7: The Essentials of Biblical Faith

  There are three crucial aspects of Biblical faith that must be understood.  That understanding not only produces the blessing of assurance of salvation but also is key to sanctification by faith.  Colossians 2:6 Therefore as you have received Christ Jesus the Lord, so walk in Him.  This is that little bit of help that will get you going a long, long way. 
This is a review of How Can I Be Right With God by R.C. Sproul with study questions added to turn them into lessons. These lessons are part of a wider study on Sanctification which has as its goal the fulfillment of Galatians 5:16 But I say, walk by the Spirit, and you will not carry out the desire of the flesh.  
I’ve set these studies up in a specific order so that all may easily build on the foundation of Christ with the finest materials - gold, silver, and precious stones (1 Cor 3:10-13). God has gifted the Church with amazing evangelists, pastors, and teachers to help us in this building project (Eph 4:11-16). Although I am not one of these gifts to the Church, I do seek to organize their material in such a way as to help you become all that God wants you to be. I invite you to study along with me. 

You can see an overview of the complete study on Sanctification here. To go to the start of this current series click here. 

Now may the God of peace Himself sanctify you entirely; and may your spirit and soul and body be preserved complete, without blame at the coming of our Lord Jesus Christ. 1 Thessalonians 5:23

7: The Essentials of Biblical Faith

If justification is by faith, then we must come to an understanding of what kind of faith justifies. Remember that the Roman Catholic Church in the sixteenth century taught that faith is necessary for justification. But it maintained that it is possible for a person to have true faith and still not be in a state of justification. The Reformers responded that authentic faith is all that is necessary to be linked to Christ and to be counted just in the sight of God. So then, a key question concerns the nature of the kind of faith that justifies.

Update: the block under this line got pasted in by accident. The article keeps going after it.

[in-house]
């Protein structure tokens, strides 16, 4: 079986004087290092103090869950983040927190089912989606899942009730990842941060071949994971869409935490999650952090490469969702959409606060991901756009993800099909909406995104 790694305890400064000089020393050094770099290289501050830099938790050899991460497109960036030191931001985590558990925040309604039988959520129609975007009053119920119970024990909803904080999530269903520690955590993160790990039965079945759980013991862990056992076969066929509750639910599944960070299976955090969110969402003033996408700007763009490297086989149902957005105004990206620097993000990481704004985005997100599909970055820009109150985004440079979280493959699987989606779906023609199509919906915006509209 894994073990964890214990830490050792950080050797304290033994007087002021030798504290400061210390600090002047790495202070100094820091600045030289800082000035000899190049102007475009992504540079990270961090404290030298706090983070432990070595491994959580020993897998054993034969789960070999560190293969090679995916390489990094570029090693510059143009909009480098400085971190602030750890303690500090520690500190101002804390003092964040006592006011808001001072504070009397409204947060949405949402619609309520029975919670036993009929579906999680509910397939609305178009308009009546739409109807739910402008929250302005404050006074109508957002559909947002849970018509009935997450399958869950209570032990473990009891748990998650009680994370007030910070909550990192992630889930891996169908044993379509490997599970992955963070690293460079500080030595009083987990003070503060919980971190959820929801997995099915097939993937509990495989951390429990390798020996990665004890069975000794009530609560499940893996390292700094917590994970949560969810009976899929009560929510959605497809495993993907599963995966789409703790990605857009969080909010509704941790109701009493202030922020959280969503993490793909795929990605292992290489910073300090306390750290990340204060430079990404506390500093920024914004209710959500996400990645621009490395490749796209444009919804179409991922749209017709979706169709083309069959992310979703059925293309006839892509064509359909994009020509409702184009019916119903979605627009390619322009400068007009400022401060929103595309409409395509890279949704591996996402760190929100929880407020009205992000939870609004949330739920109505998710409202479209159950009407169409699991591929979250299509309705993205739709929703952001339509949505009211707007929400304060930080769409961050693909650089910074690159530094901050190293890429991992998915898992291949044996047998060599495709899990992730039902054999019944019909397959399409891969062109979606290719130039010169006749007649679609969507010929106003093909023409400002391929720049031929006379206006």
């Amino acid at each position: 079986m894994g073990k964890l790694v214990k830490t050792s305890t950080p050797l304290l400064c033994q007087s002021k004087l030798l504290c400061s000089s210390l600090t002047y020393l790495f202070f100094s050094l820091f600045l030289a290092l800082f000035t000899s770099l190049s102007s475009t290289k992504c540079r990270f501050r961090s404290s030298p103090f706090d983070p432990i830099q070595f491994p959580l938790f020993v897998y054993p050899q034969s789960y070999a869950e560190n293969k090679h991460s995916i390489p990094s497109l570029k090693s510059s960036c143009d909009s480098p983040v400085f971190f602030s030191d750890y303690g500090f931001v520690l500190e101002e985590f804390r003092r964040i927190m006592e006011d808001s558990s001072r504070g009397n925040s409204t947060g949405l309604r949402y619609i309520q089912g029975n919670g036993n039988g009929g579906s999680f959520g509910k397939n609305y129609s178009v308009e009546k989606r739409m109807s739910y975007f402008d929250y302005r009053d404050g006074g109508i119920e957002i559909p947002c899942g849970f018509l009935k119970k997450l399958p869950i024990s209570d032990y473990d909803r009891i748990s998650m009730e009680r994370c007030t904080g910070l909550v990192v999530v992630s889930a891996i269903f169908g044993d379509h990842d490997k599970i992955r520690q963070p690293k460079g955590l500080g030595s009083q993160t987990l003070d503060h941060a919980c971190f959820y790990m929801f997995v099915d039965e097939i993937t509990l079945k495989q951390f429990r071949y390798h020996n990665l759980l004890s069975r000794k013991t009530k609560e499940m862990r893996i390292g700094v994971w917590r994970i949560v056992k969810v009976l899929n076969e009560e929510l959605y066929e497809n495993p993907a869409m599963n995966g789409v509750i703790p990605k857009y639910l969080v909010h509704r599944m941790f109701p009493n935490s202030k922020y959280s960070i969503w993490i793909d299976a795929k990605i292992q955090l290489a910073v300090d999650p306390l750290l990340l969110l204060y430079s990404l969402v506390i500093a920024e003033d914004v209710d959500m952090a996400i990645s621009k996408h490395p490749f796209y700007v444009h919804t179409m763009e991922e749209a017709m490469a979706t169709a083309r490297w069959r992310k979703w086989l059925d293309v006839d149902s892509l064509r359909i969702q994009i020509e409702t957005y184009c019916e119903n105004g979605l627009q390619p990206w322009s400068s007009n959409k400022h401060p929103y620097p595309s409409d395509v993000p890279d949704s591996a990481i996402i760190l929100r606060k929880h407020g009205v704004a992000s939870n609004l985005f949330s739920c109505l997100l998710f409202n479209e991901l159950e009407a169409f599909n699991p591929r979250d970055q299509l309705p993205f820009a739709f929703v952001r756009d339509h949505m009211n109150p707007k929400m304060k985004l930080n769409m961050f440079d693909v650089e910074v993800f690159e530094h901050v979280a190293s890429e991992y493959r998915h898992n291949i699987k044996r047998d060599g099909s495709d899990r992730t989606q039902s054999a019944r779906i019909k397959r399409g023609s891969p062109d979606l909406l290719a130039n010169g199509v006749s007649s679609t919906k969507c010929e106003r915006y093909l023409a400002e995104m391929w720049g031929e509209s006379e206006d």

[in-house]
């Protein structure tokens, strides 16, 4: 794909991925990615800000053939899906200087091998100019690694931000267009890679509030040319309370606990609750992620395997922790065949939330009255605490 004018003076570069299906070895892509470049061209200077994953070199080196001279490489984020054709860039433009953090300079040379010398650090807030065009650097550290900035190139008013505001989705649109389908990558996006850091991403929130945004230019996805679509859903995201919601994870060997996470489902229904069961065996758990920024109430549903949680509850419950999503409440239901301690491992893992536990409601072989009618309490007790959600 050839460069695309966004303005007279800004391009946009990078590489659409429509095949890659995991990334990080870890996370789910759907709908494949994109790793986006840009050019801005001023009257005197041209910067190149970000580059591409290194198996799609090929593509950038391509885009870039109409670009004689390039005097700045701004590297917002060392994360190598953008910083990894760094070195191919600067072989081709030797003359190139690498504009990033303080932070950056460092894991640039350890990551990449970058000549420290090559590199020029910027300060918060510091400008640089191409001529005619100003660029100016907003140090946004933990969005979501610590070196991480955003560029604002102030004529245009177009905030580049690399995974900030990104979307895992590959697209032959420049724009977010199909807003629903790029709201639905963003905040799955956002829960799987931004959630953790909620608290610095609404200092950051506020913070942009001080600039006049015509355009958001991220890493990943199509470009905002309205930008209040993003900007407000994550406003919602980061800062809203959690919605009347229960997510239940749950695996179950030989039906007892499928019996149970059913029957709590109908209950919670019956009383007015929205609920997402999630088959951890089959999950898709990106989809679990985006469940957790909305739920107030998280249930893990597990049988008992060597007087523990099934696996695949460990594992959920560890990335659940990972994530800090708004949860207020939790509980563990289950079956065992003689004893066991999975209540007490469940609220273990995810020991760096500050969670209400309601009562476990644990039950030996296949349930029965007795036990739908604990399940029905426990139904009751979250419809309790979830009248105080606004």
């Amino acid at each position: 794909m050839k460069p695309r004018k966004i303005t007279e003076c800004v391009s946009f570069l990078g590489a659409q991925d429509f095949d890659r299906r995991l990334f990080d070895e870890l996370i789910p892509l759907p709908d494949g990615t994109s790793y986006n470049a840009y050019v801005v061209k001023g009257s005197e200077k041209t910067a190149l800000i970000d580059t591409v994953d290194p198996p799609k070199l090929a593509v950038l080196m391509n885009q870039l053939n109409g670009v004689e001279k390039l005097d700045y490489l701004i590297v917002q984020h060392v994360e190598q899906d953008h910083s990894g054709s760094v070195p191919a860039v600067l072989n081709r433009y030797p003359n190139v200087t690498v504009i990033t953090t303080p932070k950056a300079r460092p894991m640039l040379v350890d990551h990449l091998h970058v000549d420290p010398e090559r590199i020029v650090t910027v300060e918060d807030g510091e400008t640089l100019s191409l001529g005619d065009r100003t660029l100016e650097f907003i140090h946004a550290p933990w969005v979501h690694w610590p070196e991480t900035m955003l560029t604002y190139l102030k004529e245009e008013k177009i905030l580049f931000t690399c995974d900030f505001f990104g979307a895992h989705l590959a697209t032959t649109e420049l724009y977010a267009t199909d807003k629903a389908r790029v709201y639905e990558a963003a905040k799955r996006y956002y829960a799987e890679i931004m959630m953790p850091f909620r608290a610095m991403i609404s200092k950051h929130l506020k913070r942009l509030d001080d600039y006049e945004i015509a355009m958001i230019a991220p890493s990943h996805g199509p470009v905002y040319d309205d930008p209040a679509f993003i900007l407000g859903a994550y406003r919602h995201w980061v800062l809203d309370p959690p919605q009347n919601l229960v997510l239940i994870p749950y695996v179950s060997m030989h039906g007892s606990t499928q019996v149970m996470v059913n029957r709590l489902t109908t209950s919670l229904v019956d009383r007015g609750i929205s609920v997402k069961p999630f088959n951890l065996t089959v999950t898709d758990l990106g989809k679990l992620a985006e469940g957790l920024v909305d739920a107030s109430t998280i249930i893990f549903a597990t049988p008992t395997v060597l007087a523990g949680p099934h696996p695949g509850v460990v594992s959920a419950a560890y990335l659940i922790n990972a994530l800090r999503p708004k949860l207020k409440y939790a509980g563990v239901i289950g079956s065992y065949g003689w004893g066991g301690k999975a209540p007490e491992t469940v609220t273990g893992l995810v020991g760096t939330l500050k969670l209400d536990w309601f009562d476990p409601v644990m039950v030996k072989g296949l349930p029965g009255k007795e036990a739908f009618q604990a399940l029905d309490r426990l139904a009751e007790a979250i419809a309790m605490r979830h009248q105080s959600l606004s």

In defense of the Roman Catholic Church, the Roman theologians of the sixteenth century were terrified that some people would hear justification by faith alone and think that it means that all a person needs to be saved is a casual acceptance of the truth claims of Christianity, with no accompanying change in the person’s life. They were concerned that this formula would open a floodgate of iniquity. So it was imperative for the Reformers to define the character and nature of saving faith. The Reformed theologians discerned ten distinct dimensions to the concept of faith as it is found in the New Testament, which have been condensed to three major aspects of saving faith.[1]

Notitia

The first aspect of saving faith is notitia. It has to do simply with the content of faith, what you believe.[2] How many times have you heard someone say, “It doesn’t matter what you believe as long as you’re sincere.” Maybe you’ve even said it. What a ghastly thing, to imagine that it doesn’t matter what you believe as long as you’re sincere! Such a notion is antithetical to the Christian faith. At its heart, Christianity is a body of doctrines that were proclaimed to the world, first by Christ and then His Apostles, that we are called to embrace and to believe. It matters what we believe, and it matters eternally.